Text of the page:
21. 21. Roadmap• Why Backbone• Events• Models• Collections• Views• Router
  22. 22. CollectionsCollections are ordered sets of modelsYou can• bind "change" events to be notified when any model in the collection has been modified• listen for "add" and "remove"events• fetch the collection from the server (or other persistence layer)
  23. 23. CollectionsAny event that is triggered on a model in a collection will also be triggered on the collection directlyThe model attribute of a collection represents the kind of model that can be stored in it
  24. 24. Example
  25. 25. Collection MethodsMethods on collections include:• fetch: fetch gets all the models of a collection• create: create creates a new model within the collection• reset: reset updates the collection in bulk• add: adds a model to the collection add• remove: remove removes a model from the collection• at: at returns a specific model from the collection• sort: sort sorts the collection
  26. 26. Roadmap• Why Backbone• Events• Models• Collections• Views• Router
  27. 27. ViewsViews represent and manage the visible parts of your applicationThey are also used to listen to interaction events and react accordingly
  28. 28. ViewsAll views have a DOM element at all times, even if they are already in the page or not views can be rendered at any time, and inserted into the DOM all at once you get high-performance UI rendering with as few reflows and repaints as possible
  29. 29. View DOM elementthis.el is a reference to the DOM element, it is created from:• tagName – for example body, ul, span, img• className – class name of some element within the DOM• id – id of an element within the DOMIf none of them is specified, el is an empty <div>
  30. 30. View DOM render()The render() method is used to update the this.el element with the new HTMLThe default implementation of render is a no-op you have to override it to create the new HTMLBackbone is agnostic with respect to your code in render(), however... you are STRONGLY encouraged to use a Javascript templating library here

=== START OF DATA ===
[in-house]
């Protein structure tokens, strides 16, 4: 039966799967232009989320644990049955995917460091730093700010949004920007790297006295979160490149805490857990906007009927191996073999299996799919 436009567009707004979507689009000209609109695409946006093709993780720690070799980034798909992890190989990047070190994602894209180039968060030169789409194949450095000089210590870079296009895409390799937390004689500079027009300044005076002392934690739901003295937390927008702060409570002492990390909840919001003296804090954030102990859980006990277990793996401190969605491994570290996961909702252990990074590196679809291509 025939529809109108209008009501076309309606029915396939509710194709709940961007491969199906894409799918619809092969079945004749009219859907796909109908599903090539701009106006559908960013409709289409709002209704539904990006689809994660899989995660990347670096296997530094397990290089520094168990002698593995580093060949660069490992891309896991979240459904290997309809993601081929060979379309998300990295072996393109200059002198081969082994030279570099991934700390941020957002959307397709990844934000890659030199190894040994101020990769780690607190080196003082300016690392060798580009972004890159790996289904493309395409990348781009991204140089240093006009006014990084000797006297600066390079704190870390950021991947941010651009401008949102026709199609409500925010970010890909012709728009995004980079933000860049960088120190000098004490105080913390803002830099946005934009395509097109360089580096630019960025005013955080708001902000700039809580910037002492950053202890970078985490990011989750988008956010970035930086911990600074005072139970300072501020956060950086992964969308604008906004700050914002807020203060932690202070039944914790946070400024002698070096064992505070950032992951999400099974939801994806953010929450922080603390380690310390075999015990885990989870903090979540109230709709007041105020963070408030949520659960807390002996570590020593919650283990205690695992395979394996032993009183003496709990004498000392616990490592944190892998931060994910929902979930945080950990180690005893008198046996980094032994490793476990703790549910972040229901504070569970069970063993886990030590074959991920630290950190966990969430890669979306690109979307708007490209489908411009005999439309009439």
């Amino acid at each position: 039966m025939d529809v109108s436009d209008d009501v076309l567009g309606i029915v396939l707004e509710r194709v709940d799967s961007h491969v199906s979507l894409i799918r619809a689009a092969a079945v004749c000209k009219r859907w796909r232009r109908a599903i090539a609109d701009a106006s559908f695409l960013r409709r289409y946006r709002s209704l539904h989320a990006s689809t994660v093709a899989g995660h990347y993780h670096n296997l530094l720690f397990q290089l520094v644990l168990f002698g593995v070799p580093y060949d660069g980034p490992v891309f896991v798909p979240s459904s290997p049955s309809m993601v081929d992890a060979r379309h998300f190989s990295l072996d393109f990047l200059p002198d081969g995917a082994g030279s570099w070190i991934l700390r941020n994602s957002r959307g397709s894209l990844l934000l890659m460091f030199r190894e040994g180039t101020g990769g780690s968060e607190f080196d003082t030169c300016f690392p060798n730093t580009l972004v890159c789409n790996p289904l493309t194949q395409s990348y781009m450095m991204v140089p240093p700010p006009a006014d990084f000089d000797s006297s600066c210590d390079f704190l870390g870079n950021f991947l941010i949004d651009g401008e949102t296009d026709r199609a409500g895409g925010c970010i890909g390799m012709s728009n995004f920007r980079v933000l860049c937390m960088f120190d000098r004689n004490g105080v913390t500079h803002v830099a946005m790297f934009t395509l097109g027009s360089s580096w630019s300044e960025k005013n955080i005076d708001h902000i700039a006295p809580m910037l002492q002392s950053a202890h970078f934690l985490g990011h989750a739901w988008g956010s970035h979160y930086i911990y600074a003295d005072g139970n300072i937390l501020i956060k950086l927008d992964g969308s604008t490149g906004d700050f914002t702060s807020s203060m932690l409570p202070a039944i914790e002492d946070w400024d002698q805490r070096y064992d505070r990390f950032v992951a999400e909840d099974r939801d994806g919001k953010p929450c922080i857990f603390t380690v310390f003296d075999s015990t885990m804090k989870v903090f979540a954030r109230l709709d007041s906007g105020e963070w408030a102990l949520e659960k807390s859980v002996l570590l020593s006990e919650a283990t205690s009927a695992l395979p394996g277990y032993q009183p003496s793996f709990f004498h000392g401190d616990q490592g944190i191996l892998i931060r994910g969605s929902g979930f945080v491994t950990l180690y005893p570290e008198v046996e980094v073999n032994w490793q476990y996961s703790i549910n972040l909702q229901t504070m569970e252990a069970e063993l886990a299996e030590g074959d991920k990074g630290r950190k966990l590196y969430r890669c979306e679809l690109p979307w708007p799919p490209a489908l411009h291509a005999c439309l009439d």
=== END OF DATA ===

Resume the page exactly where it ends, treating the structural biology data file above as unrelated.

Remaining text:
31. 31. Example
  32. 32. Roadmap• Why Backbone• Events• Models• Collections• Views• Router
  33. 33. RouterBackbone.Router provides methods for routing client- side pages, and connecting them to actions and eventsAt a minimum, a router is composed of two main parts:• routes – an hash that pairs routes to actions• actions – JS functions triggered when certain routes are navigated
  34. 34. RoutesIt is an hash that maps URLs to functions on your routerURLs fragments can also contain dynamic data via Backbone-specific URL parts:• parameter – match a single URL component between slashes• splat – match any number of URL components
  35. 35. Example
  36. 36. HistoryHistory serves as a global router to1. handle hashchange events2. match the appropriate route3. trigger callbacksYou should never access it directly, you just need call Backbone.history.start() to begin monitoring hashchange events, and dispatching routes in your app
  37. 37. Summary: Classical Workflow1. You dig into JSON objects2. look up elements in the DOM3. update the HTML by hand you DOM events JS DOMscripts DOM updates interacts data & events data sources
  38. 38. Summary: BackboneYou organize your interface into logical views backed by modelsEach view can be updated independently when the model changes, without having to redraw the page DOM model events events View DOM interacts DOM Model model updates updates sync routing data sources Router
  39. 39. Summary: BackboneYou can bind your view‘s render() function to the model‘s "change” event now everywhere that model data is displayed in the UI, it is always immediately up to date
  40. 40. References